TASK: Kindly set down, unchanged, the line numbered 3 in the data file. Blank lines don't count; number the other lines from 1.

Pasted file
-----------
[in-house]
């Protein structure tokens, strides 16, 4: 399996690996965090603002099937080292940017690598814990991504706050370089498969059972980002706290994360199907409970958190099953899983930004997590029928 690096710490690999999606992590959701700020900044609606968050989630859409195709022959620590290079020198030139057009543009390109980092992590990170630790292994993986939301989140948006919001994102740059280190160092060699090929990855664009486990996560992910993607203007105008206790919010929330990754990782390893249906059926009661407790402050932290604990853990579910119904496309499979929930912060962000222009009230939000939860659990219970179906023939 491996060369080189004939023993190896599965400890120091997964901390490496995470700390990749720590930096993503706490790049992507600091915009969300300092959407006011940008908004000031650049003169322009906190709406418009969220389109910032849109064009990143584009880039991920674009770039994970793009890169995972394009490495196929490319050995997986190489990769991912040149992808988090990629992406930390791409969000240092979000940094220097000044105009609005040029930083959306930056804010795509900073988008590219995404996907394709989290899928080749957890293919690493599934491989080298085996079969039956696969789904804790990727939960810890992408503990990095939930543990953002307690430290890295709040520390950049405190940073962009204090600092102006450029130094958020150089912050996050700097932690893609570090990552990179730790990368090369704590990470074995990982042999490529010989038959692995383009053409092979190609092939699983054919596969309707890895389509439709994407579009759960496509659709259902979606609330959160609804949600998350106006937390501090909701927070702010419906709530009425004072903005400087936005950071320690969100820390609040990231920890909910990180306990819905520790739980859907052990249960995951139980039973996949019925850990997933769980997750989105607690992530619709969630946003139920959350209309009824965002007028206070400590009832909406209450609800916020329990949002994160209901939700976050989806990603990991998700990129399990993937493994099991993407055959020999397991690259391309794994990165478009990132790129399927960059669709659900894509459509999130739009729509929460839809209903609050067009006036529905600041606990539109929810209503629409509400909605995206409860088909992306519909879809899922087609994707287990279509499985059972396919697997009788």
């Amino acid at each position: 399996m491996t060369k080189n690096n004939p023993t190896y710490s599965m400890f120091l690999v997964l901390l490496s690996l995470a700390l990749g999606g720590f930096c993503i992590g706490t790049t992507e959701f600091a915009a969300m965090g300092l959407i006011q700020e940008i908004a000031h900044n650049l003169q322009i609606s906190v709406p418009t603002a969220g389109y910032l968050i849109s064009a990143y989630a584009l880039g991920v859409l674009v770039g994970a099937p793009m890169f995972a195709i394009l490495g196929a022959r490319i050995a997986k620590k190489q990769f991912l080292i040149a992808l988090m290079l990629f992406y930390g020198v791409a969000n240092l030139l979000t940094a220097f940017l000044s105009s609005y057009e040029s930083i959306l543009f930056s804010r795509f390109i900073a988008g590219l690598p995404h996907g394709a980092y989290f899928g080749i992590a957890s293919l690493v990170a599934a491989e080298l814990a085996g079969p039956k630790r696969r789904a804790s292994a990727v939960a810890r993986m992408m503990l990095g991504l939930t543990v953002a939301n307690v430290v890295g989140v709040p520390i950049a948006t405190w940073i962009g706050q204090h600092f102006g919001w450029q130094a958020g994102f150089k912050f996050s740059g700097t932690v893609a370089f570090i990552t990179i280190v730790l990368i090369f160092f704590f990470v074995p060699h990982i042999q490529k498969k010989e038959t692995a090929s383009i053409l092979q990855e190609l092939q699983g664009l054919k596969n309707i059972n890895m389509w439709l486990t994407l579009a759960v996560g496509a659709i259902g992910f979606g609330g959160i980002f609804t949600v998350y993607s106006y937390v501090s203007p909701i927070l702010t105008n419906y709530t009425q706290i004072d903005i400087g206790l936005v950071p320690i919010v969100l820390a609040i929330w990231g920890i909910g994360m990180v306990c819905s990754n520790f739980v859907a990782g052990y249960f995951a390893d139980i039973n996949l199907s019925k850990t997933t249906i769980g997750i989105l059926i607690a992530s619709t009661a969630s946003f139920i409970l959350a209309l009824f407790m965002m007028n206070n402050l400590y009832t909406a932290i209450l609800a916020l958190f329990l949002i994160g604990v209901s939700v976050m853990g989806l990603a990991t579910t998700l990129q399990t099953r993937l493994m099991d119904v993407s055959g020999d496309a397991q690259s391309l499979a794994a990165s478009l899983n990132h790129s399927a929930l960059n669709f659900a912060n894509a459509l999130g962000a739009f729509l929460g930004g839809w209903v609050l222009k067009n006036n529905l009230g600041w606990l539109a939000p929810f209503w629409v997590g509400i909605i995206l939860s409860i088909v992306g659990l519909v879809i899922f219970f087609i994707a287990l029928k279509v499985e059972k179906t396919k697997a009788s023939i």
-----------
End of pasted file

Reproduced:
């Amino acid at each position: 399996m491996t060369k080189n690096n004939p023993t190896y710490s599965m400890f120091l690999v997964l901390l490496s690996l995470a700390l990749g999606g720590f930096c993503i992590g706490t790049t992507e959701f600091a915009a969300m965090g300092l959407i006011q700020e940008i908004a000031h900044n650049l003169q322009i609606s906190v709406p418009t603002a969220g389109y910032l968050i849109s064009a990143y989630a584009l880039g991920v859409l674009v770039g994970a099937p793009m890169f995972a195709i394009l490495g196929a022959r490319i050995a997986k620590k190489q990769f991912l080292i040149a992808l988090m290079l990629f992406y930390g020198v791409a969000n240092l030139l979000t940094a220097f940017l000044s105009s609005y057009e040029s930083i959306l543009f930056s804010r795509f390109i900073a988008g590219l690598p995404h996907g394709a980092y989290f899928g080749i992590a957890s293919l690493v990170a599934a491989e080298l814990a085996g079969p039956k630790r696969r789904a804790s292994a990727v939960a810890r993986m992408m503990l990095g991504l939930t543990v953002a939301n307690v430290v890295g989140v709040p520390i950049a948006t405190w940073i962009g706050q204090h600092f102006g919001w450029q130094a958020g994102f150089k912050f996050s740059g700097t932690v893609a370089f570090i990552t990179i280190v730790l990368i090369f160092f704590f990470v074995p060699h990982i042999q490529k498969k010989e038959t692995a090929s383009i053409l092979q990855e190609l092939q699983g664009l054919k596969n309707i059972n890895m389509w439709l486990t994407l579009a759960v996560g496509a659709i259902g992910f979606g609330g959160i980002f609804t949600v998350y993607s106006y937390v501090s203007p909701i927070l702010t105008n419906y709530t009425q706290i004072d903005i400087g206790l936005v950071p320690i919010v969100l820390a609040i929330w990231g920890i909910g994360m990180v306990c819905s990754n520790f739980v859907a990782g052990y249960f995951a390893d139980i039973n996949l199907s019925k850990t997933t249906i769980g997750i989105l059926i607690a992530s619709t009661a969630s946003f139920i409970l959350a209309l009824f407790m965002m007028n206070n402050l400590y009832t909406a932290i209450l609800a916020l958190f329990l949002i994160g604990v209901s939700v976050m853990g989806l990603a990991t579910t998700l990129q399990t099953r993937l493994m099991d119904v993407s055959g020999d496309a397991q690259s391309l499979a794994a990165s478009l899983n990132h790129s399927a929930l960059n669709f659900a912060n894509a459509l999130g962000a739009f729509l929460g930004g839809w209903v609050l222009k067009n006036n529905l009230g600041w606990l539109a939000p929810f209503w629409v997590g509400i909605i995206l939860s409860i088909v992306g659990l519909v879809i899922f219970f087609i994707a287990l029928k279509v499985e059972k179906t396919k697997a009788s023939i």